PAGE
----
A core application of statistics has always been the utilization of data in the decision-making process, and one of the most utilized tools to accomplish this is data visualization. Through the use of graphical elements, one can transform volumes of numbers into easily communicable images that everyone can understand which is incredibly powerful. Yet graphs can also be deceiving, and we may sometimes see patterns where none exist. Of course numerical tests of hypotheses can remedy this when looking at the data itself, but that’s not always a possibility when examining data visually. Therefore, the aim of this add-in is to implement a method in JMP to do just that. Take the graph below for example.

Sample Choropleth Map

Do you see any sort of spatial trend going on? If you think there is some trend, how can you determine if this is actually the case or if it is simply random noise? This is exactly what the add-in addresses. Based on the ideas of Di Cook et al. [1], it displays the true graph alongside computer-generated decoy graphs. This introduces graphical testing to the visualization process by providing levels of significance determined by the user’s ability to select the true graph. That is, if you can pick out the graph of the true data from all the decoy graphs, then clearly there is something significant going on and a further investigation is needed.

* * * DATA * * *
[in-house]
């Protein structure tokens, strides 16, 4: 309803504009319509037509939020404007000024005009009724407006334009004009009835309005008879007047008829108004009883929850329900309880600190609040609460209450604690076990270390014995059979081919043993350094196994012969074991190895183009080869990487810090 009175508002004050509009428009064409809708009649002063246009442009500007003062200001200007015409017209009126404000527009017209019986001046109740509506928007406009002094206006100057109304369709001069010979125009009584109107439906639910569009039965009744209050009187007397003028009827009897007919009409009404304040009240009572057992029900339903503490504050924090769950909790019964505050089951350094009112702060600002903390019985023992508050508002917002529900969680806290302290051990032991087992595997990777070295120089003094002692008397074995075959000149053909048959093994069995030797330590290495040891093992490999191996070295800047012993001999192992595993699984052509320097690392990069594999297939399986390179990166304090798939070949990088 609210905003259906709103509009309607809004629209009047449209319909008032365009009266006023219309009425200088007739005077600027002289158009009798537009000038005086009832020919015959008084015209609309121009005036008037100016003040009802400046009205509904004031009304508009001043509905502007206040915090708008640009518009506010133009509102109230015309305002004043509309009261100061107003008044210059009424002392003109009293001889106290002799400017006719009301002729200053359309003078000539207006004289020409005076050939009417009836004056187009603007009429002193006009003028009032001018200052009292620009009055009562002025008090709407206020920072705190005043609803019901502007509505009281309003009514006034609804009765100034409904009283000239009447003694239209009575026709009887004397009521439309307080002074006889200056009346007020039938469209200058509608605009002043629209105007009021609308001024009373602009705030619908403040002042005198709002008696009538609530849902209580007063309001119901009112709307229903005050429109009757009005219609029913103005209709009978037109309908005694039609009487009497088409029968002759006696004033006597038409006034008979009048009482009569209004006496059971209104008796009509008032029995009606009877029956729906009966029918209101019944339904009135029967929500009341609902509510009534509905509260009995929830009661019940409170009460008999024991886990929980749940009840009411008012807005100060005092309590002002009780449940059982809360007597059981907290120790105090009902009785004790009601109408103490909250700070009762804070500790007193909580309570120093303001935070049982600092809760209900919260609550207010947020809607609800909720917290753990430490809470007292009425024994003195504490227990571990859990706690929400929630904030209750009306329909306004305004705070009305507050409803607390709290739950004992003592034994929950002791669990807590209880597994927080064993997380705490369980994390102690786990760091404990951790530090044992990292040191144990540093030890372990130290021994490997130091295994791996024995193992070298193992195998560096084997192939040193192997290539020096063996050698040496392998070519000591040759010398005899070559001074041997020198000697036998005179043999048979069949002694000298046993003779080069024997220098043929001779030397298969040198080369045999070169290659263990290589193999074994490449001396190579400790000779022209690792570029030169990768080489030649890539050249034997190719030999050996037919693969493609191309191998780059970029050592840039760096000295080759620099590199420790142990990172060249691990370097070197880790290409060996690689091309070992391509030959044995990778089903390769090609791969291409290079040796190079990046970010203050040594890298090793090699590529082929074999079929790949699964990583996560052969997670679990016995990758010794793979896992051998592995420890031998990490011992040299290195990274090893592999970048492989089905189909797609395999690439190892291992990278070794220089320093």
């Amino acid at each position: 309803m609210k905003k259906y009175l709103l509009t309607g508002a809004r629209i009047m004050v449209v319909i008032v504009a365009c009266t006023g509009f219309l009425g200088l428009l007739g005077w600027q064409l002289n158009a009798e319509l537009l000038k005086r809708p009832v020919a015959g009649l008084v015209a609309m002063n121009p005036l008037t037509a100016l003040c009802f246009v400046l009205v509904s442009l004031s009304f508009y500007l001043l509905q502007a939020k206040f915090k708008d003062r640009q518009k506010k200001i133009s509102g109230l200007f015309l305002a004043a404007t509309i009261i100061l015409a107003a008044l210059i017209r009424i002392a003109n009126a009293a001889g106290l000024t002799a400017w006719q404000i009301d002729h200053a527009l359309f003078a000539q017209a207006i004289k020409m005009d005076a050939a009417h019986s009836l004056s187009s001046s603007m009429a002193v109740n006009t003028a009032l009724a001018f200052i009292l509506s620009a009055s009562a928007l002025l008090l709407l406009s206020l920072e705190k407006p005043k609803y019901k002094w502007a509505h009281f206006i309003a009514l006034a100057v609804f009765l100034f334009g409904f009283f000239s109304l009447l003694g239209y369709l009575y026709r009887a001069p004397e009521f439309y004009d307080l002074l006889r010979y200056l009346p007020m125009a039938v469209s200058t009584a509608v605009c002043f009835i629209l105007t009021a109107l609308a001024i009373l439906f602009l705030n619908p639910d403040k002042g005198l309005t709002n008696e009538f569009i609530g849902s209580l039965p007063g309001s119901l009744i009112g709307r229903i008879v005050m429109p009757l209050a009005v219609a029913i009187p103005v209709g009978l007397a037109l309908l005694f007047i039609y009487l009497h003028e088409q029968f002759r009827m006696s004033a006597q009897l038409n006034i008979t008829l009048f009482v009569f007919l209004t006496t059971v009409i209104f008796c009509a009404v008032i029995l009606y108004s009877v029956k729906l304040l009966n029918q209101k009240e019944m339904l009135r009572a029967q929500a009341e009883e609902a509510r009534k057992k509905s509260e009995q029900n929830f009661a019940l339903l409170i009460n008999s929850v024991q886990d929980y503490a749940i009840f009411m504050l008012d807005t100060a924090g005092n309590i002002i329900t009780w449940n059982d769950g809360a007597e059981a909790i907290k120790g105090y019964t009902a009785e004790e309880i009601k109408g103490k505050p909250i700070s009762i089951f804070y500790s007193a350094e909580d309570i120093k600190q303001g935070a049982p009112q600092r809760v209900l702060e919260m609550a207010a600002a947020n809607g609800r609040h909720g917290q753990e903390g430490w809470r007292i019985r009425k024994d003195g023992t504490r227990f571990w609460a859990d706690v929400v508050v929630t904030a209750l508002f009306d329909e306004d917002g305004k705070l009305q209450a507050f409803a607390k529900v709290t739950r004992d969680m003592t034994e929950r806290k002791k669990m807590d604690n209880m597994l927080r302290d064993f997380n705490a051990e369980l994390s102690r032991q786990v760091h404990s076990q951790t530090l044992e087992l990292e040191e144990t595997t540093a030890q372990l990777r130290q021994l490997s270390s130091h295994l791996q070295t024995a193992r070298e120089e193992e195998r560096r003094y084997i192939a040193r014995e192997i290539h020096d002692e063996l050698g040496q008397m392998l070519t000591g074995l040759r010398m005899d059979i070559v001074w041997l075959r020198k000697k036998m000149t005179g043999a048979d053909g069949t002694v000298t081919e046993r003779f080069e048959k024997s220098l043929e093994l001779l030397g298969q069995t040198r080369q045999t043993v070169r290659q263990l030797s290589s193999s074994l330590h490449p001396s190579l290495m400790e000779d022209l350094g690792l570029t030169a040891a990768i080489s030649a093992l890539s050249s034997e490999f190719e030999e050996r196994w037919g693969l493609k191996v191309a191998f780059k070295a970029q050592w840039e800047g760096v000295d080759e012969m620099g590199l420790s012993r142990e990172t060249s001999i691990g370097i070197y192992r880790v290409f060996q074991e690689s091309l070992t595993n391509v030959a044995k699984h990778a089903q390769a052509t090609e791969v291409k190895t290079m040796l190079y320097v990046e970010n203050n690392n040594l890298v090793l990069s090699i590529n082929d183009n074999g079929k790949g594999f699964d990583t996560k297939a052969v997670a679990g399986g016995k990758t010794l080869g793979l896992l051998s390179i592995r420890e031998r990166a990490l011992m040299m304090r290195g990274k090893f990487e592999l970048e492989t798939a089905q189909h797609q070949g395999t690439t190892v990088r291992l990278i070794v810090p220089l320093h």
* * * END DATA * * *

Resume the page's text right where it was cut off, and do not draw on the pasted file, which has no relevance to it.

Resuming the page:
To perform a graphical hypotheses test, simply run the add-in with your data set. You can select the graph type, line-up type, and more from the add-in menu. For more detailed help, click the Help button in the actions panel for documentation.

Sample Input

Sample Output

[1] Cook, D., Wickham, H., Hofmann, H., & Buja, A. (2010, October 24). Graphical Inference for Infovis. http://had.co.nz/stat645/graphical-inference.pdf